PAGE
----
Te


m

n

Party & Event Planning 37

party & event planning

.

Tell everyone you found it in B’nai Mitzvah & Jewish Weddings™


Te


Tell everyone you found it in B’nai Mitzvah & Jewish Weddings™

Photography & Videography 39

photography & videography

What is the cost for your services? Research prices by receiving several price quotes from other photographers and videographers. The least expensive is not always the best. Ask photographers how many photos will be taken, will candids and tables be taken, number of hours taking pictures, will you be able to keep proofs and/or negatives, are packages available? Some synagogues only allow bimah/Torah photos hours or days before the event–can this be accommodated? Likewise, videography is often sold in packages and may include simple music and editing, or may include visual effects, photo montages, guest interviews, professional Photography & Videography is titles, and more! Price is often reflects experience, technology, used to capture the joy, the charm, and more. and the magic of the event. What lighting will be required? If lighting equipment is necessary, know this up front to assure that it does not Some questions to ask when choosing become obtrusive to congregants, guests, and staff. a photographer and/or videographer... Do you have references? Ask for names of past clients A Digital Memory: The latest technology is digital phoand to see a portfolio and/or sample albums/tapes. Be sure tography and videography. Because it is relatively new, both traditional and digital equipment is currently in use, someto call these references! What is your background and experience? Make sure times side-by-side. Satisfactory results are available in standard and digital photography but the end result should be they have experience in Mitzvahs/Weddings. Experience often makes a difference in the end product, but it can cost clear, crisp images in the sizes you want. Digital video can easily be delivered on a DVD or video on a VCR, you get more as well. Do you have an assistant? What is his/her experience? great results from both. And don’t forget...It is very important that you comMany experienced professionals use assistants for lighting municate well with the photographer/videographer! and backup equipment.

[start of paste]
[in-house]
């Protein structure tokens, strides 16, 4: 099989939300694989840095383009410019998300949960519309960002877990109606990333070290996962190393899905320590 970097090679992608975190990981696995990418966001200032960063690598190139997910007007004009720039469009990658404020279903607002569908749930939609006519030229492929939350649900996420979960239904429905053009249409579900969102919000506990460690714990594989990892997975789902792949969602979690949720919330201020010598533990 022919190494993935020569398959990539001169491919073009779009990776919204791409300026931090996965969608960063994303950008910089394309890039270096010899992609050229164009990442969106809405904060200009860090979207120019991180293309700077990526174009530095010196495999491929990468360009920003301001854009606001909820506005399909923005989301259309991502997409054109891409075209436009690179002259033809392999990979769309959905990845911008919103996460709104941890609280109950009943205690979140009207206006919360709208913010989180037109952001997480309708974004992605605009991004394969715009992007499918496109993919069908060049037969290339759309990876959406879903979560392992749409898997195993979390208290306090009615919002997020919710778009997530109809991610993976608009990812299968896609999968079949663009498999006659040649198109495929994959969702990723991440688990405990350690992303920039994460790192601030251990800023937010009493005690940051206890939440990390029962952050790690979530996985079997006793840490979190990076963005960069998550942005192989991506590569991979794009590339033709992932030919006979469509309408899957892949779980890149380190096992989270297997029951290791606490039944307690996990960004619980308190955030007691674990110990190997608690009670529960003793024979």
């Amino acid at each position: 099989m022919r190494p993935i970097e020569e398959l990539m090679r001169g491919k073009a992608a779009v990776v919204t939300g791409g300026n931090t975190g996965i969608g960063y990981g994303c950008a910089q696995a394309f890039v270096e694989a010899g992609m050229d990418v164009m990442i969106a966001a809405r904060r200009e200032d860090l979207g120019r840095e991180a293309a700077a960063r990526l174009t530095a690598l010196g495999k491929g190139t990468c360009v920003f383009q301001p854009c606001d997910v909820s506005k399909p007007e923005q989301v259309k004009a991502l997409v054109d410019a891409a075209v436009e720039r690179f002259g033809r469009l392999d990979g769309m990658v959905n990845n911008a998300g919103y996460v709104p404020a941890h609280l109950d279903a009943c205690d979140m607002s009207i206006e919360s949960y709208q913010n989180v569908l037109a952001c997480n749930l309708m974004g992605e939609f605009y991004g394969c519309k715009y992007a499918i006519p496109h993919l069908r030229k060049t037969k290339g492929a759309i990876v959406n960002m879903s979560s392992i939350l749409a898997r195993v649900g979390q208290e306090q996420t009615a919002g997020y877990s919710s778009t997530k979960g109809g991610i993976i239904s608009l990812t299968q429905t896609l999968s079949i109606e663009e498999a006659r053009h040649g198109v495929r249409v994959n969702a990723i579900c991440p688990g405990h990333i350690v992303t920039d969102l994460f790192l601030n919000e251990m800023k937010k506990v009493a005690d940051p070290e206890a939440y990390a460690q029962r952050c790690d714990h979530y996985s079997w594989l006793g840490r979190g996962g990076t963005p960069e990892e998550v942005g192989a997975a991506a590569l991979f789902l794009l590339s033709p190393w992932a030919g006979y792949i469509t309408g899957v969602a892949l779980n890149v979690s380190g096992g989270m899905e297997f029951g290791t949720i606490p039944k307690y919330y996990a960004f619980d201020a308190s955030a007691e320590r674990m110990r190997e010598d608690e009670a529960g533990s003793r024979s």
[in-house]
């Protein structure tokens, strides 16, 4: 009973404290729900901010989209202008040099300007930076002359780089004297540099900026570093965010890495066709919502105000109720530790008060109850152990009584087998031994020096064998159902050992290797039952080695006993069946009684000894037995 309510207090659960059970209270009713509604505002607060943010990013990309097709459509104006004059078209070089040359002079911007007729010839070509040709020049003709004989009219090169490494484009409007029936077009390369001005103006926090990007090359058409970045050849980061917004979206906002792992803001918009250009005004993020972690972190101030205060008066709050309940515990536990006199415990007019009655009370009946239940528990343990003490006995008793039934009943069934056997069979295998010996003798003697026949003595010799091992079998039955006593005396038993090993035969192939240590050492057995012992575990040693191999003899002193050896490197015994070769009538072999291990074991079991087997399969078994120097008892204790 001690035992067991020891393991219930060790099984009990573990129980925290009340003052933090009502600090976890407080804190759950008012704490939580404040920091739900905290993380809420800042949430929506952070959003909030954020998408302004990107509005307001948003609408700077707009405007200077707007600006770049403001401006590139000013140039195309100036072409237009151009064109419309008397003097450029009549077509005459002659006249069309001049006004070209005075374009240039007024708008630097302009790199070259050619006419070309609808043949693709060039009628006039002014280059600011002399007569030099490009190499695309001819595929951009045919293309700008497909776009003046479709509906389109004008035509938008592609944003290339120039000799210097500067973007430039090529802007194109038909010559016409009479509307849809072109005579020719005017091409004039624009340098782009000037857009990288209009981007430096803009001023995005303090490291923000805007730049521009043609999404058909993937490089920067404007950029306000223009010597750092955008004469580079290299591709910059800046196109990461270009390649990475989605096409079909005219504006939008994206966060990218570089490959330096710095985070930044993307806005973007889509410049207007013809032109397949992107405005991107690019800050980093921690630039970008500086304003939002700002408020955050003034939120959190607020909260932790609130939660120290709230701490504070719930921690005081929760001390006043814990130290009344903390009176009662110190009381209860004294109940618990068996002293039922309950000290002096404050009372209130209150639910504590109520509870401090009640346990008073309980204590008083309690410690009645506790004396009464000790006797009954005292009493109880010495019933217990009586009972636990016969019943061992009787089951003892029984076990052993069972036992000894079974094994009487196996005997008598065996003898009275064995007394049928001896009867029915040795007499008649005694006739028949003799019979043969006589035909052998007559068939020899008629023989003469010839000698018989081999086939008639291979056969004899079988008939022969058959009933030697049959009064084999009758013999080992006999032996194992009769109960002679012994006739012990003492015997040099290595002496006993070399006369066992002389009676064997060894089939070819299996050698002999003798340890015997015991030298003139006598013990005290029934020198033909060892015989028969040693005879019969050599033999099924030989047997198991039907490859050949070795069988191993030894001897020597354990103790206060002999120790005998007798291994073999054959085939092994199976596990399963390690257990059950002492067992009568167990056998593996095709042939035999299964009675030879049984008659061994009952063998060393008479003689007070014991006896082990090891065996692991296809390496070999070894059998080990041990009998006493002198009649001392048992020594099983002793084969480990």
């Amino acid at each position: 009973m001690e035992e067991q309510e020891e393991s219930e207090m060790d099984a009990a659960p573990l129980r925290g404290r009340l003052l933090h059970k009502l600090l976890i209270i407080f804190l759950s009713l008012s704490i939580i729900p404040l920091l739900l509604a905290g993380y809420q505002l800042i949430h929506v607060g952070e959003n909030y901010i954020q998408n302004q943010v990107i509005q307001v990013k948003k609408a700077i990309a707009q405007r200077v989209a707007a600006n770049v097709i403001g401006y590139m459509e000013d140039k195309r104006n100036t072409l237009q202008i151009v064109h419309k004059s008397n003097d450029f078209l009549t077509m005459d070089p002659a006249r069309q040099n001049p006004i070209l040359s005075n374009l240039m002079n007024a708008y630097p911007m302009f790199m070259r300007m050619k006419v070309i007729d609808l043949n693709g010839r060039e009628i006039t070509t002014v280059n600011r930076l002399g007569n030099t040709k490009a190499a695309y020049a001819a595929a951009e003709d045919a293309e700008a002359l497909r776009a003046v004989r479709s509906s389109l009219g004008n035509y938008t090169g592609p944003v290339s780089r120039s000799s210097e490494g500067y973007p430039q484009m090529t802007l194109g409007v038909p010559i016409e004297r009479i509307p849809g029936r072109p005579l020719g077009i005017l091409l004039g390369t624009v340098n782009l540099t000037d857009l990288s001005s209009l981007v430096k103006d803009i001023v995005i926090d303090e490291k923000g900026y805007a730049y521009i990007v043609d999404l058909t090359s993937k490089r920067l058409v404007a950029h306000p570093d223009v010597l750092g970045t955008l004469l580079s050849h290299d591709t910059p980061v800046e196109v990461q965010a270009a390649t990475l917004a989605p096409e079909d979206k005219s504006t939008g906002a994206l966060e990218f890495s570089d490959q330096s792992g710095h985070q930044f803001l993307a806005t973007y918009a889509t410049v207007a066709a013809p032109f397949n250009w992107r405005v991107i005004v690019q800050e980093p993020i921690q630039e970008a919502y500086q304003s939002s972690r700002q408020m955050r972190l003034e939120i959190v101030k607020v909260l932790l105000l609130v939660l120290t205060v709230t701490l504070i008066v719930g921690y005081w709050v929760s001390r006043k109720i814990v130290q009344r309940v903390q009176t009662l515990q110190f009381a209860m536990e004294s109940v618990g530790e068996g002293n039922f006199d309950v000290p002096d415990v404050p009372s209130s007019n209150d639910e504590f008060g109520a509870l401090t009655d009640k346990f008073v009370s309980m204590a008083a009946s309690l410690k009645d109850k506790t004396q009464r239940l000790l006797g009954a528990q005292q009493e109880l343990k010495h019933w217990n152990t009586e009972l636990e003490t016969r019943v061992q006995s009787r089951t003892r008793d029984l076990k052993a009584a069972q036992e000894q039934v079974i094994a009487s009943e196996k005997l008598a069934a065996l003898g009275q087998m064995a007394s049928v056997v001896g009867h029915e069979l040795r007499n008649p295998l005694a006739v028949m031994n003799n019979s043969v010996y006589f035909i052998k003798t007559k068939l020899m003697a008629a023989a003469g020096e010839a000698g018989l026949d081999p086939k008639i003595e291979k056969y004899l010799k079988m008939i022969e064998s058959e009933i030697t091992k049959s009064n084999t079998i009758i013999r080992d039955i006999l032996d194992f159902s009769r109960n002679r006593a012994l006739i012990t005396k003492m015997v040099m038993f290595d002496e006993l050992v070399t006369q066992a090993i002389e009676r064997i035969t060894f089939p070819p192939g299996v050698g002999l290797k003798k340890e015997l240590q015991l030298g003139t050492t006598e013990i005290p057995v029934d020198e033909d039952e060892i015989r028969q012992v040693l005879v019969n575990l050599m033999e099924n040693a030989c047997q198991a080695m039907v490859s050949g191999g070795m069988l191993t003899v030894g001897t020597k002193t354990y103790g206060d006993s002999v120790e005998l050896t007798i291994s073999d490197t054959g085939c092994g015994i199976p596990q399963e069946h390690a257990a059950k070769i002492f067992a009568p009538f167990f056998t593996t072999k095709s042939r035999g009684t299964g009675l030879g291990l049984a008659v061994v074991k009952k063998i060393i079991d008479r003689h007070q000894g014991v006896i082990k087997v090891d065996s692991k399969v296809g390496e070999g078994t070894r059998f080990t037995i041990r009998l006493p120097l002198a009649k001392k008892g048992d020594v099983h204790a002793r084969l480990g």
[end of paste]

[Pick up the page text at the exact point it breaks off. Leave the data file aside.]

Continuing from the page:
Visit us online at www.bnaimitzvahguide.com

Simcha Tip!

40

Using Limousine Services Limousines and busses have become very popular to simplify transportation needs for guests: • Airport to Hotel • Hotel to Synagogue • Synagogue to Reception • Reception to Hotel While no obligation exists to arrange or pay for these needs, they are a nice touch for out-of-town guests and teens.

All Aboard! Limousine Options Think of the last time your youngster was invited to a Bar or Bat Mitzvah without his/ her parents. Fun for the kids, a shlep for the parents. To Synagogue in the morning. Pick them up at 1:00 PM, take them to a hall or restaurant. Pick them up at 6:00 PM. You can save other parents the miles and keep the Bar/Bat Mitzvah together with friends by hiring a bus, minibus, or limo to ferry the gang from the synagogue to reception and back to the synagogue for pick-up. Everyone’s safe, and there are no late arrivals!